Sunday, May 10
I've made a number of works over the years examining what factors constitute an identity. My earliest memories consist of the somewhat uncomfortable realization of difference of my family life to the rest of our upstate new york suburb. It was not so much what my family looked like that seemed markedly different from our friends and neighbors, it was how we did things. The mix of cultural traditions from both my parents combined with a weirdly progressive idea of how children should experience the world made for an upbringing that I was keenly aware of as unique at an early age. I think like most artists, I've looked at the broader scope of traditions and rituals that are in the world to help me understand why that was significant (for both the teachers and the students) and what the place of rituals really is for a group, whether it is an entire country like Japan or just the small group known as my immediate family.
I recently read an article in the New Yorker on the return of the Danilov bells, some of the last church bells to ring in Russia after the onset of Stalin's Great Purge. The bells found a home at Harvard's Lowell House for decades, rescued and moved there by an American philanthropist. As with any cultural object, how the bells were made and how they were used in their native country did not necessarily translate to Harvard campus life. In Russian history and culture, church bells are thought to have a sonic power, not only through their signification of piety but the physical sound's ability to influence the mind and body of the listener. This deep-rooted belief was enough for Stalin to decide to melt most bells down into cannons and have the monks shot. As much as this paranoia sounds like actions of a megalomaniac, it is not the first time that a new regime has decided to establish itself through the eradication of a symbolic person or object, but the forced removal of an everyday sound from the cultural landscape. After the 1917 revolution, many of the Slavic sounds and letters found in Russian were banned by the government in order to erase that history from the new Soviet life.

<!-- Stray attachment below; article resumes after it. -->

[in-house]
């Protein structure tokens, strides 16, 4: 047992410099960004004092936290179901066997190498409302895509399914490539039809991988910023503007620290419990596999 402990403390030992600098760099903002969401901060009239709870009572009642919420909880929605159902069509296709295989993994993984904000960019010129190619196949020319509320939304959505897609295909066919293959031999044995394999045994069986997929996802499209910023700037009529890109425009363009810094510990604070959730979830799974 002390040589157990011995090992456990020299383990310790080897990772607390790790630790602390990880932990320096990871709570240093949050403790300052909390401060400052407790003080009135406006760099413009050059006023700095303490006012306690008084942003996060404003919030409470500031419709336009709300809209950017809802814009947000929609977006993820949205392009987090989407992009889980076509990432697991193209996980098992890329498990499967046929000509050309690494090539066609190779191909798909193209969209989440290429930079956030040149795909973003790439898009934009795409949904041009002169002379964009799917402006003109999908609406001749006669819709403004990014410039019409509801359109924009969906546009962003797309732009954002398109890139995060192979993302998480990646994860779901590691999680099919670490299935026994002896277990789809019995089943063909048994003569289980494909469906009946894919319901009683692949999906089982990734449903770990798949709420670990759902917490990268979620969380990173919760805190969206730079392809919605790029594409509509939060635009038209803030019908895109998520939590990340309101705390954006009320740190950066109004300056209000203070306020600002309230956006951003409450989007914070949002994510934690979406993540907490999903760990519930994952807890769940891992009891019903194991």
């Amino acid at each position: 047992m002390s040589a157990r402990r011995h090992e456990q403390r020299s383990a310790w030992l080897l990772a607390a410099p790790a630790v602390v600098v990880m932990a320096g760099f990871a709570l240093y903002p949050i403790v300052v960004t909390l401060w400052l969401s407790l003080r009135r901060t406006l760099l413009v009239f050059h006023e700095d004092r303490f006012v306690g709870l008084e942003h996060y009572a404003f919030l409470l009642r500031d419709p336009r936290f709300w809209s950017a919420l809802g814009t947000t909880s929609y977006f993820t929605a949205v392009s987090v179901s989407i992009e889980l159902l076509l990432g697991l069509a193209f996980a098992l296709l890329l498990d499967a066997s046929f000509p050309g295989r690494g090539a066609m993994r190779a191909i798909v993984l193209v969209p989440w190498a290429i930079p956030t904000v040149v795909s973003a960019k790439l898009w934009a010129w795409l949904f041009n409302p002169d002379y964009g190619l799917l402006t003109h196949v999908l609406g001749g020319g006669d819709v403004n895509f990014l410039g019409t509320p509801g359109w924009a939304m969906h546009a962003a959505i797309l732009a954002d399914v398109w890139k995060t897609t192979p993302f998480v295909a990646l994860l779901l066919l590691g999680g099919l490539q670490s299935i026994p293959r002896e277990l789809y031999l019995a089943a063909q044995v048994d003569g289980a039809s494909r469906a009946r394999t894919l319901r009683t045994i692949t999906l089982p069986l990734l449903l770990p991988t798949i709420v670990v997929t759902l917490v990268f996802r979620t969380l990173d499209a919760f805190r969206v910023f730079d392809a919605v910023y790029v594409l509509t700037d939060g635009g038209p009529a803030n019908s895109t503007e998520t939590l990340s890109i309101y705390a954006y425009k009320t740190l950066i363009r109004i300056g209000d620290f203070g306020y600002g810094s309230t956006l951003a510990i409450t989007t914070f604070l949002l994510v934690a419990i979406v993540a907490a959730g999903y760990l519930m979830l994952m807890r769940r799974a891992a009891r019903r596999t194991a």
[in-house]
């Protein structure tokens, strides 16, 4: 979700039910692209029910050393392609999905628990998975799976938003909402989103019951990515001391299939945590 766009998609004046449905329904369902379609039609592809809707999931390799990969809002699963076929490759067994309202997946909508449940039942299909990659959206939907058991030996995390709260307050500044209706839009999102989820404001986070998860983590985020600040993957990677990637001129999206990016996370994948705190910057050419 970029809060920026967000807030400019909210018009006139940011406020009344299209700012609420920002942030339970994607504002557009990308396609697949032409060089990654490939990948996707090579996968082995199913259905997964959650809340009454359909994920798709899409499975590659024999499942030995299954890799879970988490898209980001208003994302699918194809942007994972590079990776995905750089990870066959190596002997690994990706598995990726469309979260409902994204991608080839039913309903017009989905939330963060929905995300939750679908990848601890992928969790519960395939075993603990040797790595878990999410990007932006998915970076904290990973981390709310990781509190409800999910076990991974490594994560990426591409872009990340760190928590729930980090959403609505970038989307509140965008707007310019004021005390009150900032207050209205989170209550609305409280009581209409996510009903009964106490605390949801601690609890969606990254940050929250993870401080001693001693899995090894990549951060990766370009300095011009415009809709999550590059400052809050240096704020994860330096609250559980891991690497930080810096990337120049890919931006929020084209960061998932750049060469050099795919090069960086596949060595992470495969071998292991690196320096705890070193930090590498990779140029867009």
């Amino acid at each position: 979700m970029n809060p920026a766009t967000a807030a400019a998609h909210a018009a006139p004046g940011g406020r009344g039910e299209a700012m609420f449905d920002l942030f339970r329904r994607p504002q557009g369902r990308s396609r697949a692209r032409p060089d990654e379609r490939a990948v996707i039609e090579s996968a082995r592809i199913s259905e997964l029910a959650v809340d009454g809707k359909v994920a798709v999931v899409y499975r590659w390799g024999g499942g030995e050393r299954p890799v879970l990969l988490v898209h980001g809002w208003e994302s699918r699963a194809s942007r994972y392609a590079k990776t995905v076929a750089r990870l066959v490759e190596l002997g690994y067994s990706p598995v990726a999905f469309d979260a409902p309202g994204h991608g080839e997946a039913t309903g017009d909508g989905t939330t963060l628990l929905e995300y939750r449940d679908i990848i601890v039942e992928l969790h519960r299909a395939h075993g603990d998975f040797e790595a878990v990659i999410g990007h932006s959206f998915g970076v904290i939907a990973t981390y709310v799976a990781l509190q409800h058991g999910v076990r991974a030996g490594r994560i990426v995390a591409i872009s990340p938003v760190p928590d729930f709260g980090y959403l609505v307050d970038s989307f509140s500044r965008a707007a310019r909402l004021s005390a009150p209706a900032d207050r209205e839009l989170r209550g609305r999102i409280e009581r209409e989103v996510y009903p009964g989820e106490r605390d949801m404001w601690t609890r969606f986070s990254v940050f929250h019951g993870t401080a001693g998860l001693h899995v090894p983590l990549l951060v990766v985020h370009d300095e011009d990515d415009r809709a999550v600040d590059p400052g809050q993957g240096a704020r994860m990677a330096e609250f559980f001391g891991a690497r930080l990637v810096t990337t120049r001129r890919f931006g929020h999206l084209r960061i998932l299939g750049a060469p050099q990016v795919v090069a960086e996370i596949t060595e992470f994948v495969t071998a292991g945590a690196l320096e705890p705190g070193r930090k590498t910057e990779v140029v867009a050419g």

Despite this, some objects continue to ask to be used in some form and take on a life outside of their original intended one. After they were hung in Lowell house and after a failed attempt to bring a expert Russian bell ringer to Harvard to carry on their original use and sound, a group of students took an interest in the bells and integrated them into their campus life. Klappermeisters, a group of Harvard students who took an interest in house traditions, chose to ring the bells for football victories over Yale, etc. Although it seems ridiculous that these privileged twenty-somethings were using the bells (cast to produce an untuned "voice," an overlay of partial frequencies and vague references to traditional pitches) to play rudimentary tunes like "Twinkle Twinkle Little Star," the fact that a new group banded together to attempt to create a new tradition with them is significant. It is a testimony to the strange power of the objects and the desire for a commonality that defines a loose association around a common belief or idea. As I stated earlier, the traditions of my family were not quite Irish or Filipino, not quite conservative upstate suburb or off the grid progressive, but they were something we had all organically come to recognize as things we did. Although they did not hold the original significance and were perhaps somewhat silly at times (I'm not sure if it's deeply moving to have a butter lamb, but that is something that we do at Easter time,) I think the comfort of knowing that the ritual is ours and that we all understand that is important.
The Danilov bells made their voyage back to the Danilov monastery and were rung again on March 17. A new set of bells was cast for Harvard's Lowell House and installed in their place, not replicas of the old bells but not traditional western church bells either. Patriarch Kirill I described the return as a transition from "an epoch of destruction and an epoch of creation."